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Central bank pressures

Ready for a hike

The NZ dollar got two bites of the cherry yesterday. The first was in the aftermath of the Reserve Bank of Australia’s relatively hawkish policy decision and ahead of the quarterly NZ employment data. The second came when those jobs numbers underlined the possibility of a rate hike from the RBNZ in two weeks’ time.

Statistics NZ made no attempt to underplay the importance of the employment data, headlining its report: “Sharp falls in unemployment and underutilisation”. The rate of unemployment fell to 4% in June, close to its lowest level in 13 years. The labour cost index rose by an annual 2.2%, still short of the 2.4% level seen in early 2020 but heading in that direction. A ten-year high for inflation and the Reserve Bank of New Zealand’s newish obligation to consider house prices when setting policy have combined to put pressure on the central bank to be seen to be doing something. Governor Adrian Orr said this week that the bank “needs to think about when and how we would return interest rates to more normal levels”.

Taken together, the circumstances lead investors to suspect that a rate increase at the next policy meeting is all but a done deal. With that in mind, the NZ dollar pushed ahead overnight, extending the gains it had made during Tuesday’s London session. It is the top performer, with an average gain of 0.5%, three quarters of a cent ahead of sterling, which is in second place.

 

Old Lady getting edgy?

Investors are thinking similar but less dramatic thoughts about what the Bank of England’s Monetary Policy Committee might come up with at tomorrow’s meeting. While there is no practical risk of a rate increase, there is every chance that two or more members could press for a tapering of the asset purchase programme.

That suspicion worked in sterling’s favour. It strengthened by an average of 0.1%, taking a third of a cent each from the US dollar and the euro. The pound was steady against the safe-haven Swiss franc and Japanese yen. There were no UK economic data to affect it one way or the other.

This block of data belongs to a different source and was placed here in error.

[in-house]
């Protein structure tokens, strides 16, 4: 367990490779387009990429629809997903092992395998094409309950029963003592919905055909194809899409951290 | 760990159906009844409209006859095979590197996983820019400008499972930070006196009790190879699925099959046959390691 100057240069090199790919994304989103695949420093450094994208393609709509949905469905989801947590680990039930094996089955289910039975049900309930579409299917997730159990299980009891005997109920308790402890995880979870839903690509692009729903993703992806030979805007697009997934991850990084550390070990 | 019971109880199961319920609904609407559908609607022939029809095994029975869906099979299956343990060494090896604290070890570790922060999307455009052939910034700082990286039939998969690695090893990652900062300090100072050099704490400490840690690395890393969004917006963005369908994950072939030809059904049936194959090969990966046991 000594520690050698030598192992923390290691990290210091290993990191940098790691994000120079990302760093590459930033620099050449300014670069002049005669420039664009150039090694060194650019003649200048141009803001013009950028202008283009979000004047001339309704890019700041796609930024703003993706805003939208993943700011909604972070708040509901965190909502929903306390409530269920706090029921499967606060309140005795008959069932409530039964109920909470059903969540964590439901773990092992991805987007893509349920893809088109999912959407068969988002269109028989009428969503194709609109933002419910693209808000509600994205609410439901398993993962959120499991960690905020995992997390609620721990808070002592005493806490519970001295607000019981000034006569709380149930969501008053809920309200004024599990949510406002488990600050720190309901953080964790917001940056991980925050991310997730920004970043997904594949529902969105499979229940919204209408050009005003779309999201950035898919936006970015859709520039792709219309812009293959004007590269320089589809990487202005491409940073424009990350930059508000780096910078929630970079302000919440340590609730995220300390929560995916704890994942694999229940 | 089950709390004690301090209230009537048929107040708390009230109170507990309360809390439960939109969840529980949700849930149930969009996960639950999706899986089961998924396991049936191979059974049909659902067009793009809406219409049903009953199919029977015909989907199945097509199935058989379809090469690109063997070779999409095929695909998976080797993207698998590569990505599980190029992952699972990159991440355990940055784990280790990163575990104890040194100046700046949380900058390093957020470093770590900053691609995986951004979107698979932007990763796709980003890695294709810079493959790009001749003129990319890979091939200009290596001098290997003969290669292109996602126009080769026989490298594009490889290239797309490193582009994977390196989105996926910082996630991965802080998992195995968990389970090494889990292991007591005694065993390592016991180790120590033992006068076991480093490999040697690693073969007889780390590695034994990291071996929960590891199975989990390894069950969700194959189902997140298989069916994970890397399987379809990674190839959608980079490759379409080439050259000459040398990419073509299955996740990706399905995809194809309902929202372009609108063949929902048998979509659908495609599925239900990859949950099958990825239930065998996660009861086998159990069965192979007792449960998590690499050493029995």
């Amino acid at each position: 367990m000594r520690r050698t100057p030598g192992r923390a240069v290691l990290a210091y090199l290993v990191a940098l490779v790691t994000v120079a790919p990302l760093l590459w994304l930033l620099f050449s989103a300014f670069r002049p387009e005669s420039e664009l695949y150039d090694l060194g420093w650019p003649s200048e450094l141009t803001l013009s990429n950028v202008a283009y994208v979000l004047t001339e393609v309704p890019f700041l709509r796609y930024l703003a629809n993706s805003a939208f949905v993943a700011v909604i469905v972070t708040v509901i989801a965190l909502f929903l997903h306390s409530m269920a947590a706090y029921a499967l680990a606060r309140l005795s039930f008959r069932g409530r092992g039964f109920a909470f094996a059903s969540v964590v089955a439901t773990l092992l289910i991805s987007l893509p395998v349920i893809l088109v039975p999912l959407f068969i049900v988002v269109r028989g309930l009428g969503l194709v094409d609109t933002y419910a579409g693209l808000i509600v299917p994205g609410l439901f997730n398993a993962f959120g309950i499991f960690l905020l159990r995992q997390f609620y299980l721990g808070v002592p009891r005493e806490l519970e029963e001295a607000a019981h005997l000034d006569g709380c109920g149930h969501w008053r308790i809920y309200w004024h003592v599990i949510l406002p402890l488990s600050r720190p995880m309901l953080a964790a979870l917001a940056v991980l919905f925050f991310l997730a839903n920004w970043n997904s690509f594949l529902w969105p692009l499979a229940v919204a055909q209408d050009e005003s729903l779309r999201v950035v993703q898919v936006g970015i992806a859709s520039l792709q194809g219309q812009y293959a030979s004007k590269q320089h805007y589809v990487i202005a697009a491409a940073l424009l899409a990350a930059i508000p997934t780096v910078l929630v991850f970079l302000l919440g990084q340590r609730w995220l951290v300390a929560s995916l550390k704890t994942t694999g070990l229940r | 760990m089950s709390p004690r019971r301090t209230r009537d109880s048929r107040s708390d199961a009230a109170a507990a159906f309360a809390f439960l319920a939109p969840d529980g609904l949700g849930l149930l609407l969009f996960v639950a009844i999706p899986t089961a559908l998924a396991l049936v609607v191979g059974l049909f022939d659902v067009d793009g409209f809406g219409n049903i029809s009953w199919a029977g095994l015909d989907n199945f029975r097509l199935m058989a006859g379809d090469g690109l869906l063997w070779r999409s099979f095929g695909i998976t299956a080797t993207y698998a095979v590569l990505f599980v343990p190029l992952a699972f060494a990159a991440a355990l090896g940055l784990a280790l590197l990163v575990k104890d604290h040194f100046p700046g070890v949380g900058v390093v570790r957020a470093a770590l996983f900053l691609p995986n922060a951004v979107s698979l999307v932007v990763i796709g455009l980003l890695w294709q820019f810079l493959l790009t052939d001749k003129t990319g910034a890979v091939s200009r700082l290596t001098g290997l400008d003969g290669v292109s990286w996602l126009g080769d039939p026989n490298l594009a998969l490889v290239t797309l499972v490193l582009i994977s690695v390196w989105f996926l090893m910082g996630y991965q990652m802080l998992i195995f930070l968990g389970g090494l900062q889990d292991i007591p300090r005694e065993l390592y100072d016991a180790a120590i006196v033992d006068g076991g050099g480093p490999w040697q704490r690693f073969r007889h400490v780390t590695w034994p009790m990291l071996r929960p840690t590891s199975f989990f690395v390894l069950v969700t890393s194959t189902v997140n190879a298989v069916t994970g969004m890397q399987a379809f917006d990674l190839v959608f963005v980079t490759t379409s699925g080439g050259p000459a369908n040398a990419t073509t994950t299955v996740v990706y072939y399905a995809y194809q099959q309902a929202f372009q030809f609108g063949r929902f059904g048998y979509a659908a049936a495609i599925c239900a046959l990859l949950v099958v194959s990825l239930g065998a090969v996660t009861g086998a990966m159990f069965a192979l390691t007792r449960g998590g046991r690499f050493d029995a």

There was not much to affect the other major currencies either. A record 10.2% annual increase in Eurozone producer prices was a little less than forecast. Canada’s manufacturing PMI was 56.2, putting the sector “firmly in expansion territory”. US factory orders were a little better than expected, with a 1.5% monthly rise.

 

Services PMIs

The vast majority of today’s ecostats are purchasing managers’ index readings for the services sector. Although two of the three released already came in below 50, all the rest are expected to be in the growth zone.

Australia delivered a 44.2, weighed down by the latest Covid-19 wave. Japan, which has remained almost exclusively below 50 since the pandemic took hold last March, managed 47.4, also hampered by Covid outbreaks. The directly comparable 54.9 from China was four and a half points higher on the month. Also released overnight, Australian retail sales fell 1.8% in June, exactly as forecast.

Predictions for the European services PMIs from Europe range between 57 from France and 62.5 from Germany. Britain is expected to be in line with the provisional figure of 57.8. US readings of 59.8 and 60.4 are expected from Markit and ISM. The Eurozone reports this morning on retail sales for June, and after lunch ADP produces its monthly Employment Change report, an important pointer to Friday’s official US employment data.

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